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Re: Knock, knock. Who's there? No one.
From: "Al Mac Wow" <macwheel99 () wowway com>
Date: Tue, 26 Feb 2013 14:13:14 -0600

Instead of 48 hours warning, make it 2 business days.  This is because it is
quite common for companies decision makers to become incommunicado, from
their own employees, during weekends and holidays, where the people left
behind are not authorized to respond to anything outside normal business

Not all institutions have a public web site, especially smaller companies,
whose sales are not to consumers, but within an industry.  Most of those
institutions have a payroll system, where they can easily have over 50
employees personal identification info at risk of breach.

Some institutions do not have a responsible person, as defined by this
proposed law.  They may have someone, who wears many hats, one of which is
cyber security, perhaps once a month attend to that detail.  They may rely
upon outside consultants, not on call duty all the time, but only called
when top management thinks there is a problem worthy of calling them.

Companies can setup e-mail systems, with various names of "responsible
parties" in charge of various duties, which are forwarded to the current
real people in those jobs, then with turn-over, and not much in the way of a
computer department, those "responsible parties" e-mail addresses can become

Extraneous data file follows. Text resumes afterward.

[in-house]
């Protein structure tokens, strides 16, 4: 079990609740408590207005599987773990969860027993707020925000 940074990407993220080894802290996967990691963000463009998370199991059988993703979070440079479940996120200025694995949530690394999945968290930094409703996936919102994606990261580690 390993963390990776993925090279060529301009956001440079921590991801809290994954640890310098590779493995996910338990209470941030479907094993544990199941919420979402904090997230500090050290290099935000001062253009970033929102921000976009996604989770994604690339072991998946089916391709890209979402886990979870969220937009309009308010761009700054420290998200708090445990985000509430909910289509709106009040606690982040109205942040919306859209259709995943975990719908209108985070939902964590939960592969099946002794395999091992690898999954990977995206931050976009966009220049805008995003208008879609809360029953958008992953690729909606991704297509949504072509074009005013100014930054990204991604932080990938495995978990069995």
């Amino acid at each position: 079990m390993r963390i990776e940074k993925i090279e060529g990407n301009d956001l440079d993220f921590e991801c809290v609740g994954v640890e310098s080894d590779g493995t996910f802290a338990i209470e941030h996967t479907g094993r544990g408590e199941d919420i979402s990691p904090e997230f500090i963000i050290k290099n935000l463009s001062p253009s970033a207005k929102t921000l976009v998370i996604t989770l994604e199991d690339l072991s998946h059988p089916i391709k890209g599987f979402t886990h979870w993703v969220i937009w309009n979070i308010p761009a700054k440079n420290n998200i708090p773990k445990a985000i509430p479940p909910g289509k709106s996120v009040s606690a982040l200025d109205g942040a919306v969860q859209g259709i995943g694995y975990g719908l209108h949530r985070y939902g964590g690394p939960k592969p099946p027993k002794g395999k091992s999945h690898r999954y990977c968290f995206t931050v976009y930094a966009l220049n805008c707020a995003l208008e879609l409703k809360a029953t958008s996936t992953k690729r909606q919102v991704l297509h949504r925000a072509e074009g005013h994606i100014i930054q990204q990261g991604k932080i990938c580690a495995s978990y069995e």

no-one home.

There needs to be an alternative way for institutions, without web sites,
nor persons with cyber security responsibilities, to accept breach reports.
I suggest: fax machine; snail mail address; company lawyer firm contact
info; company auditors identified.

How can an institution have a breach if they do not have a web site?
They can have computers connected to the Internet, via e-mail, FTP, VPN,
WiFi, many other communication protocols.  They can have dumpsters open to
dumpster diving. They can have weaknesses in physical security.  They can
have auditors, or other 3rd party access to their data, which have break
downs in security.

Many web sites are not intended to accept comments.  Some government web
sites are like that.  They exist only to broadcast info to the public.

I tried to post the above as comments to
But my connection timed out, several times.

Al Mac (WOW) = Alister William Macintyre

<<attachment: winmail.dat>>

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